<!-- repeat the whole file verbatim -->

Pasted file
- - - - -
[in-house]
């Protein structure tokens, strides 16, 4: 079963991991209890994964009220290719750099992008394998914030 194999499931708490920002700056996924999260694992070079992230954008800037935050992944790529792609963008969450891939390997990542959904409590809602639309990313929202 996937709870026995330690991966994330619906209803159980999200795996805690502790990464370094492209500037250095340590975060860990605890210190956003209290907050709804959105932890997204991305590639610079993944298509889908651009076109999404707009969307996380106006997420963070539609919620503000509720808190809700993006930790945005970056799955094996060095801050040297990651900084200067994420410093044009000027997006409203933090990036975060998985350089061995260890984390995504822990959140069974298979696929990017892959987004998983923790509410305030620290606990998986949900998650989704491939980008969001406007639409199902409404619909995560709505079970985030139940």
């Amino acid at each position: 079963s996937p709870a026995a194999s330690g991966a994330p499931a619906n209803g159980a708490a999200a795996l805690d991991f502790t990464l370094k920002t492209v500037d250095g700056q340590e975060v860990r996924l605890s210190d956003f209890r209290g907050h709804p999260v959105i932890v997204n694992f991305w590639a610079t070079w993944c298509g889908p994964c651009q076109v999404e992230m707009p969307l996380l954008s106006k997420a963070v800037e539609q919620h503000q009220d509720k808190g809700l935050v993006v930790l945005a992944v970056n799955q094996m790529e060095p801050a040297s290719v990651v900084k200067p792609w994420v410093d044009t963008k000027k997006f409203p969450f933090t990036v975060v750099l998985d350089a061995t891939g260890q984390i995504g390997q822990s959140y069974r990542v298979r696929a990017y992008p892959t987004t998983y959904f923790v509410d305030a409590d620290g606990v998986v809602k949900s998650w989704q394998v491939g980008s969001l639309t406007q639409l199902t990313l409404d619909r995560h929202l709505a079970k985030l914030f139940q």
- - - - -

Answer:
[in-house]
């Protein structure tokens, strides 16, 4: 079963991991209890994964009220290719750099992008394998914030 194999499931708490920002700056996924999260694992070079992230954008800037935050992944790529792609963008969450891939390997990542959904409590809602639309990313929202 996937709870026995330690991966994330619906209803159980999200795996805690502790990464370094492209500037250095340590975060860990605890210190956003209290907050709804959105932890997204991305590639610079993944298509889908651009076109999404707009969307996380106006997420963070539609919620503000509720808190809700993006930790945005970056799955094996060095801050040297990651900084200067994420410093044009000027997006409203933090990036975060998985350089061995260890984390995504822990959140069974298979696929990017892959987004998983923790509410305030620290606990998986949900998650989704491939980008969001406007639409199902409404619909995560709505079970985030139940």
């Amino acid at each position: 079963s996937p709870a026995a194999s330690g991966a994330p499931a619906n209803g159980a708490a999200a795996l805690d991991f502790t990464l370094k920002t492209v500037d250095g700056q340590e975060v860990r996924l605890s210190d956003f209890r209290g907050h709804p999260v959105i932890v997204n694992f991305w590639a610079t070079w993944c298509g889908p994964c651009q076109v999404e992230m707009p969307l996380l954008s106006k997420a963070v800037e539609q919620h503000q009220d509720k808190g809700l935050v993006v930790l945005a992944v970056n799955q094996m790529e060095p801050a040297s290719v990651v900084k200067p792609w994420v410093d044009t963008k000027k997006f409203p969450f933090t990036v975060v750099l998985d350089a061995t891939g260890q984390i995504g390997q822990s959140y069974r990542v298979r696929a990017y992008p892959t987004t998983y959904f923790v509410d305030a409590d620290g606990v998986v809602k949900s998650w989704q394998v491939g980008s969001l639309t406007q639409l199902t990313l409404d619909r995560h929202l709505a079970k985030l914030f139940q």